The following is a very short summary of an excellent blog post on flower flies by Berit Erickson. Please be sure to read the full post here – Flower flies: surprise pollinators – as it includes tips for identifying these insects, more photos, and links to more detailed information. 

Is it a fly?

Some kind of Drone fly (Eristalis sp.) on Pussy Willow (25 April 2019)

Once you know what to look for, flies are easy to spot. They have a few easily recognizable features that distinguish them from other pollinators — their heads are larger, and are almost all eyes, and they have very short antennae. Flies also have only two wings, while bees and wasps have four wings.

An insect with a PR problem

When I hear the word “flies,” I immediately think of house flies…. The flies that I’ve seen in my garden are much more posh than house flies. Most belong to the syrphid family, commonly known as hover flies, or flower flies. They visit flowers for nectar, and sometimes pollen too. They’re valuable pollinators; it’s estimated that they carry out one-third of agricultural pollination services… [and] complement the pollination work done by other insects because they prefer cooler temperatures, between 15°C and 25°C.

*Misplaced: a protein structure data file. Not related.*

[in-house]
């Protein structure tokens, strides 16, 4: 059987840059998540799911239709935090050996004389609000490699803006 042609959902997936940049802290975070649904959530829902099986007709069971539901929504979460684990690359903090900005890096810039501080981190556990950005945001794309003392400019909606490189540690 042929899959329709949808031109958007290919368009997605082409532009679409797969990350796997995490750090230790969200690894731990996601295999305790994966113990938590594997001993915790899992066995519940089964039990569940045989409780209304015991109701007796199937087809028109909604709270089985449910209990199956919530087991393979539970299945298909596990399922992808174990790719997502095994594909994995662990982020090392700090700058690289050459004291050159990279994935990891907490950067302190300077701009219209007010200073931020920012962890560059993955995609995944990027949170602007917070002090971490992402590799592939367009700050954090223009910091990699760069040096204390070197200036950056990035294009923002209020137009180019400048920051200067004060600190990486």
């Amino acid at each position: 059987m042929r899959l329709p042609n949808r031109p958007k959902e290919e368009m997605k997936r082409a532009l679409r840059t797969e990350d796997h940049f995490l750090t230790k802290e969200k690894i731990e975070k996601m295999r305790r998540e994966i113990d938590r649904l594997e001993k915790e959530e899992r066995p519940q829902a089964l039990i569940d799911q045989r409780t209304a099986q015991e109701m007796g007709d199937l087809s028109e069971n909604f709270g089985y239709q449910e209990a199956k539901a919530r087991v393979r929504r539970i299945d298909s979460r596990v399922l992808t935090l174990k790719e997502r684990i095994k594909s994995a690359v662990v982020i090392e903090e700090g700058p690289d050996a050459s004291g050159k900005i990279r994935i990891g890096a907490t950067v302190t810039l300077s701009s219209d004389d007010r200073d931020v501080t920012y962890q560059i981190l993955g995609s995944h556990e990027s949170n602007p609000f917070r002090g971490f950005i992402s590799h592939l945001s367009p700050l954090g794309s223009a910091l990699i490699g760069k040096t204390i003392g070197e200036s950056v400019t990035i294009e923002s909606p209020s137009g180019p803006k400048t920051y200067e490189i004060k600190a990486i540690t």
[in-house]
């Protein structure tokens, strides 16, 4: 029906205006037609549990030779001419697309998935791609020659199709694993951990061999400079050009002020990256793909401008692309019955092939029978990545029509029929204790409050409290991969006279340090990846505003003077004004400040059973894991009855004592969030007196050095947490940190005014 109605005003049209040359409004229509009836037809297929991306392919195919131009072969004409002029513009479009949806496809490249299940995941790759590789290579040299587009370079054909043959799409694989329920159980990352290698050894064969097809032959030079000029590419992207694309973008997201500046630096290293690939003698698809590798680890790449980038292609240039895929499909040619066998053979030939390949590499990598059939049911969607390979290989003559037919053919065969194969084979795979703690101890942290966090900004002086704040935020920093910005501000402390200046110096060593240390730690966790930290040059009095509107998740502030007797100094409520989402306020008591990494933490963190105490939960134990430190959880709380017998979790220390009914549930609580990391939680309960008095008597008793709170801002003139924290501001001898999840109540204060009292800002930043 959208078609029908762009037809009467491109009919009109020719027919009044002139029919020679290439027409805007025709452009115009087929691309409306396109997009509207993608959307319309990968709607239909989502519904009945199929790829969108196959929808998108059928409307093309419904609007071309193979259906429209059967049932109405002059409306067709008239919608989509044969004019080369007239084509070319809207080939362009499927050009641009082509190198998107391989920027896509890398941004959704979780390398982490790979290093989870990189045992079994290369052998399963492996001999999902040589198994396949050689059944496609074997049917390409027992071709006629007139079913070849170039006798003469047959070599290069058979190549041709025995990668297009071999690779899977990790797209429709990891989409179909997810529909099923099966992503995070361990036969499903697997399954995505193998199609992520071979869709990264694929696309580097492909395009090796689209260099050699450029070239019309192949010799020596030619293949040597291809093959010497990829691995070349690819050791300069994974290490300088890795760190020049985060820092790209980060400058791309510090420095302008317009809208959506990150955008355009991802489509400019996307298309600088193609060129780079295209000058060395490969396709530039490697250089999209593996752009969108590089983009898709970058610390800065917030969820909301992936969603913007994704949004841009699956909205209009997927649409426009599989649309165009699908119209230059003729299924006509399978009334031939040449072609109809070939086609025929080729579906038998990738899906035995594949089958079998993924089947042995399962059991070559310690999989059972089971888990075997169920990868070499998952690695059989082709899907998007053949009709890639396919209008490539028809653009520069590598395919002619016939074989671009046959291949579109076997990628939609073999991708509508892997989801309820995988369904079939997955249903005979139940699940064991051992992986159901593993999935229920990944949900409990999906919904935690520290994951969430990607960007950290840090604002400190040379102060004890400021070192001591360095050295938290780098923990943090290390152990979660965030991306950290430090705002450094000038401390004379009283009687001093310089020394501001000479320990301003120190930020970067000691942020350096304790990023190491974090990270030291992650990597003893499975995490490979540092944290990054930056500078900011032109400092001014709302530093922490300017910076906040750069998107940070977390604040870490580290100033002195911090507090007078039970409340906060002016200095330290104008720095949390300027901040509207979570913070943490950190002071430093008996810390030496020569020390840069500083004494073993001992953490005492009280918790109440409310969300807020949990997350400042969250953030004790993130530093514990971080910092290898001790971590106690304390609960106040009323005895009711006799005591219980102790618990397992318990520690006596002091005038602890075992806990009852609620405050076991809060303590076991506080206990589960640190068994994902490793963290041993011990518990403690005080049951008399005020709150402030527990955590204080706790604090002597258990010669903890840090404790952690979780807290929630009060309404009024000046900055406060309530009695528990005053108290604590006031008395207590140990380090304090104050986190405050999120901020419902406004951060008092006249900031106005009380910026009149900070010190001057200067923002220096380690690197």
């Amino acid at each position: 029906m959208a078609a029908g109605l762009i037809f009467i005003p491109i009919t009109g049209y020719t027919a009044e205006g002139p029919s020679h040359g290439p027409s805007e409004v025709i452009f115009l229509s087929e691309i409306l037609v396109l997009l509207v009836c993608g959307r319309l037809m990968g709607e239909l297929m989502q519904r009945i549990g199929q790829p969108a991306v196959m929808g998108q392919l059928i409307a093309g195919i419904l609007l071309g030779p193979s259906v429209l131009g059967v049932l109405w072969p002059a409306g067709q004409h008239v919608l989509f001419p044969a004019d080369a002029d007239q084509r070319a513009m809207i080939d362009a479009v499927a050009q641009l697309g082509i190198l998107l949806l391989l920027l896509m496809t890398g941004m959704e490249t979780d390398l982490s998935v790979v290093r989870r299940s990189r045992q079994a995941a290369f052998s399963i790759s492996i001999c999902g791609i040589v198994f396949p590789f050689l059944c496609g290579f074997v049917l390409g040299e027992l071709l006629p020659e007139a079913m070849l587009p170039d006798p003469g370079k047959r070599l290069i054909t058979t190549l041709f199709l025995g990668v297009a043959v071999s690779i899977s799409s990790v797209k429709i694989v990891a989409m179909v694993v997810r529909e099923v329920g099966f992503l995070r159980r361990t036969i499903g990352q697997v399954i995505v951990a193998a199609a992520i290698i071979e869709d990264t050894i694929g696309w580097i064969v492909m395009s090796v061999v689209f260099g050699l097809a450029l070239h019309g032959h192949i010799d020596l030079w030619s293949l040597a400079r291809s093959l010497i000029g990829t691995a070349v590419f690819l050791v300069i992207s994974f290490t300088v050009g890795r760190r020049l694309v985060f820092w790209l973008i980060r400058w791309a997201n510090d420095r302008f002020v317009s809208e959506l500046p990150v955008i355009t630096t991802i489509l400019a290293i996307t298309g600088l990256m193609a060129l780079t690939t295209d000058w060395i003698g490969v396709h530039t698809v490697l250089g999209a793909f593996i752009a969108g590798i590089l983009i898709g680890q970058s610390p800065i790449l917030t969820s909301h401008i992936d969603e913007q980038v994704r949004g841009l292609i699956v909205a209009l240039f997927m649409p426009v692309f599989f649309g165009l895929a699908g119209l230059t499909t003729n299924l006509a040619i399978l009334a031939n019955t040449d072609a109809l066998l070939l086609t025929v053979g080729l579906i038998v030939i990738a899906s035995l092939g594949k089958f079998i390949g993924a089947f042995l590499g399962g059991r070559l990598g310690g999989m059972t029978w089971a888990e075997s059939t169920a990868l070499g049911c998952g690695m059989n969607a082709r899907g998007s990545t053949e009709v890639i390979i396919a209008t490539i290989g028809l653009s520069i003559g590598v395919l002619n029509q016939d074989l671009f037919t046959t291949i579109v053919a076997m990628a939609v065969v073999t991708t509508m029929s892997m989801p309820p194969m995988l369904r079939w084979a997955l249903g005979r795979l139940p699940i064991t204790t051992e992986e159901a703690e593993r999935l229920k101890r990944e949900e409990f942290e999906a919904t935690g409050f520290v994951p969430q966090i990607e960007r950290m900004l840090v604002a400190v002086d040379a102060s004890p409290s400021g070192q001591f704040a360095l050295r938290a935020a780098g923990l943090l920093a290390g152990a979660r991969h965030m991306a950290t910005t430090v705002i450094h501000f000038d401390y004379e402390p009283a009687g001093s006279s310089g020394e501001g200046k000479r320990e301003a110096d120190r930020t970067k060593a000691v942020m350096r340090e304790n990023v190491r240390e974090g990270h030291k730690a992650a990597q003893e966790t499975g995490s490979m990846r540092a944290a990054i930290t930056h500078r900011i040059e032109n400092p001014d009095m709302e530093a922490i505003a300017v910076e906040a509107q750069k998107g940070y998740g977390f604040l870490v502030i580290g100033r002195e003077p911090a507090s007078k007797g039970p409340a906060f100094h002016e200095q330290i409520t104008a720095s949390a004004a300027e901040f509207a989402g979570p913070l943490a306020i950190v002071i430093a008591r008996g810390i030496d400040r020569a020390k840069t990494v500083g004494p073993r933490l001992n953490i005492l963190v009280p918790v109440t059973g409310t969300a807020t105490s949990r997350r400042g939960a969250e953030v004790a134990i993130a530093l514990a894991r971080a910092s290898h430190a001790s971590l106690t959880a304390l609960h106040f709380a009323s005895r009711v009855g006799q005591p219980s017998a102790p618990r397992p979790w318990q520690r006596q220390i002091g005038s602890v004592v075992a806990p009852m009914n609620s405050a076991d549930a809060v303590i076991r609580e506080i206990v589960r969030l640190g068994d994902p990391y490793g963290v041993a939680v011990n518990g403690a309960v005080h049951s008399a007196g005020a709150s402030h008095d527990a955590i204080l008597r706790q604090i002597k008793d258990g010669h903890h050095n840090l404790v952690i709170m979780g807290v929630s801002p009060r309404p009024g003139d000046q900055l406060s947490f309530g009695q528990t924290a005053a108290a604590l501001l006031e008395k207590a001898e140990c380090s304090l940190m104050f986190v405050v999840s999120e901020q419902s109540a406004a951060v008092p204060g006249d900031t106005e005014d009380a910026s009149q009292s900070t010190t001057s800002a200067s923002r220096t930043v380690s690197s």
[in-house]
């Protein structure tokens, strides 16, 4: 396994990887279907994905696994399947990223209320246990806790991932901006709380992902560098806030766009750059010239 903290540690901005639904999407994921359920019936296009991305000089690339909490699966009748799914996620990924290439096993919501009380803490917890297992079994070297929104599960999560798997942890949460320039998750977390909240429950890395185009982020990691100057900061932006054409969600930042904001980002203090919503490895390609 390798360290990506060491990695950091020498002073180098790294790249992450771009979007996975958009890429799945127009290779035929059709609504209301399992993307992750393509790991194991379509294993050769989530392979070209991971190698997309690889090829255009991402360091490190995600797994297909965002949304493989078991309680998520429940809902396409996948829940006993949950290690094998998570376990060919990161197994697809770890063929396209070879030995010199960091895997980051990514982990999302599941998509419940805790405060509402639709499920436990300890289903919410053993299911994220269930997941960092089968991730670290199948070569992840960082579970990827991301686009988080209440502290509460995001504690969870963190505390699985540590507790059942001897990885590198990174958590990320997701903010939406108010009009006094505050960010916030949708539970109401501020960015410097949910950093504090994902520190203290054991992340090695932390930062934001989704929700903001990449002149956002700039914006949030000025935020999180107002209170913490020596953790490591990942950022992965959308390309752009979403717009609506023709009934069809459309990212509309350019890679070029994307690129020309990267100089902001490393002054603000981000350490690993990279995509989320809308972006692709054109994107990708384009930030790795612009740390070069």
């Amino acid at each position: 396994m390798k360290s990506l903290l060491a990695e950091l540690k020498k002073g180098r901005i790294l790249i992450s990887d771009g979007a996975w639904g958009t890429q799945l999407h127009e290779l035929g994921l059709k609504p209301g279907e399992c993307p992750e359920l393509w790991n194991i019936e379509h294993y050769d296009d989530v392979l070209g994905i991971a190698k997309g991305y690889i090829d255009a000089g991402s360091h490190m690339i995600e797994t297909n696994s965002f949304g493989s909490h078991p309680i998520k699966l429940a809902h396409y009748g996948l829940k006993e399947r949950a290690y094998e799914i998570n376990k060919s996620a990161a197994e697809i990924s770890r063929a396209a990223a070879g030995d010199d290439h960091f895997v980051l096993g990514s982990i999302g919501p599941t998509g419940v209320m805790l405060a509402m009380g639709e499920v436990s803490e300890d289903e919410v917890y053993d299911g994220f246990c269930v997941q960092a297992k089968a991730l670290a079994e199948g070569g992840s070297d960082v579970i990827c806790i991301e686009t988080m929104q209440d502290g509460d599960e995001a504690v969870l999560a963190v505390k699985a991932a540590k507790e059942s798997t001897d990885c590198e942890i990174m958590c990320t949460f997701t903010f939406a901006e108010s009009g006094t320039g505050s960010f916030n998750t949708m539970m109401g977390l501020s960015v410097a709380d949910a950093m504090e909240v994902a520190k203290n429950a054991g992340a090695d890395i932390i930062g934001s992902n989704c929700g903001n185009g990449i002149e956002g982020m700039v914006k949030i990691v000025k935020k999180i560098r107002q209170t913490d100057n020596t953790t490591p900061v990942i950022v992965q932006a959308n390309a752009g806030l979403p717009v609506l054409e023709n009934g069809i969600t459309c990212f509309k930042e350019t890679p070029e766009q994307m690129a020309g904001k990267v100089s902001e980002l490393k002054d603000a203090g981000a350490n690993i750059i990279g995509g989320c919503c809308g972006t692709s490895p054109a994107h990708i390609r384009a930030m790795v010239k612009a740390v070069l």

Identifying flower flies in the garden

I tried to identify the flower flies in my photos using a new book, the Field Guide to the Flower Flies of Northeastern North America, by Jeffery Skevington et al… Well, it turns out that identifying flies isn’t so easy for an amateur like me. There are many kinds, and similar ones with subtle differences that require magnification to see. There is no way I can tell if their legs are hairy or smooth, or examine their unique facial features. To double-check my preliminary IDs [based on the field guide], I also submitted the photos to iNaturalist to see what others thought.

Eastern Calligrapher (Toxomerus geminatus) on a ‘Prairie Fire’ Crabapple blossom (6 June 2019)

A Four-lined Hornet Fly (Spilomyia sayi) sunning itself on an Anise Hyssop leaf. (13 August 2019)

A little fly in the genus Epistrophe (probably) visiting ‘Fireworks’ Goldenrod (10 October 2019)

Be sure to read Berit’s full posting – Flower flies: surprise pollinators

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